Purpose: Back pain is a common problem and has significant societal impact. Sickness certification is commonly issued to patients consulting their general practitioner with low back pain. The aim of this study was to investigate the association of certification for low back pain with clinical outcomes and cost consequences.
Methods: A prospective cohort study using linked questionnaire and medical record data from 806 low back pain patients in 8 UK general practices: comparison of 116 (14.4%) who received a sickness certificate versus 690 who did not receive certification. The primary clinical measure was the Roland and Morris Disability Questionnaire (RMDQ). Data on back pain consultation and work absenteeism were used to calculate healthcare and societal costs.
Results: Participants issued a sickness certificate had higher back-related disability at baseline consultation and 6-month follow-up [mean difference 3.1 (95% CI 1.8, 4.4) on the RMDQ], indicating worse health status. After fully adjusting for baseline differences, most changes in clinical outcomes at 6 months were not significantly different between study groups. Productivity losses were significantly higher for the certification group, with most absence occurring after the expected end of certification; mean difference in costs due to absenteeism over 6 months was £1,956 (95% CI £941, £3040).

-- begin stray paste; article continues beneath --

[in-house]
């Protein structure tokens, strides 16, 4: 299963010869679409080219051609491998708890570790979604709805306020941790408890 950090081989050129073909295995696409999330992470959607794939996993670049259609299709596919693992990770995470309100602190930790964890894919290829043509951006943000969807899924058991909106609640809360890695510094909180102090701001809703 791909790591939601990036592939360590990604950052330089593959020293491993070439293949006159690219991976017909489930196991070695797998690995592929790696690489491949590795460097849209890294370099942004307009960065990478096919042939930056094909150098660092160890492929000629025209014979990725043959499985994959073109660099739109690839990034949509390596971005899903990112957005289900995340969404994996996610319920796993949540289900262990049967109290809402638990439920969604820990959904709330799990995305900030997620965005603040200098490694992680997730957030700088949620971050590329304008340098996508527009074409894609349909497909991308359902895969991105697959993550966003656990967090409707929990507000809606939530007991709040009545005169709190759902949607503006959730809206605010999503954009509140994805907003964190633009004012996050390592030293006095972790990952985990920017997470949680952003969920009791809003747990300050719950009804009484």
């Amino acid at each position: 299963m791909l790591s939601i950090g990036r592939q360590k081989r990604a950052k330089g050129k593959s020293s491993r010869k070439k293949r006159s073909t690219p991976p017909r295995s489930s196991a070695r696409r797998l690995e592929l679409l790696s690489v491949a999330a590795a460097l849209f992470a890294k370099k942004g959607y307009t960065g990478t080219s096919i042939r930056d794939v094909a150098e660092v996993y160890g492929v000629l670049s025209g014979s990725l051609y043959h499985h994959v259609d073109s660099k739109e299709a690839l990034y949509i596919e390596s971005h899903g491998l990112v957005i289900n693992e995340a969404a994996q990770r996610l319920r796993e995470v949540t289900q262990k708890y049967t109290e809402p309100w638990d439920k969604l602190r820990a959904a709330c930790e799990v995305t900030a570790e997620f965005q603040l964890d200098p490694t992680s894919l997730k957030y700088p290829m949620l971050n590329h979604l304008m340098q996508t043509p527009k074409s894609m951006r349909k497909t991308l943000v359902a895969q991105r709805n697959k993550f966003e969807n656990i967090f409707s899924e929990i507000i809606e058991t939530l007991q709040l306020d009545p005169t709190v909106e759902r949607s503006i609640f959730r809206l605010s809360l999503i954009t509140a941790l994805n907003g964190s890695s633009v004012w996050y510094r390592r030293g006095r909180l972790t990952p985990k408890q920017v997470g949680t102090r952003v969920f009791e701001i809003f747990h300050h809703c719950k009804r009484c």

Conclusions: There was no clear evidence of a difference in clinical outcomes between individuals issued a sickness certificate and those not issued a certification for their back pain. With little overall contrast in clinical outcomes, policy makers and care providers may wish to draw on the likely difference in societal costs alongside issues in ethical and moral care in their consideration of patient care for low back pain.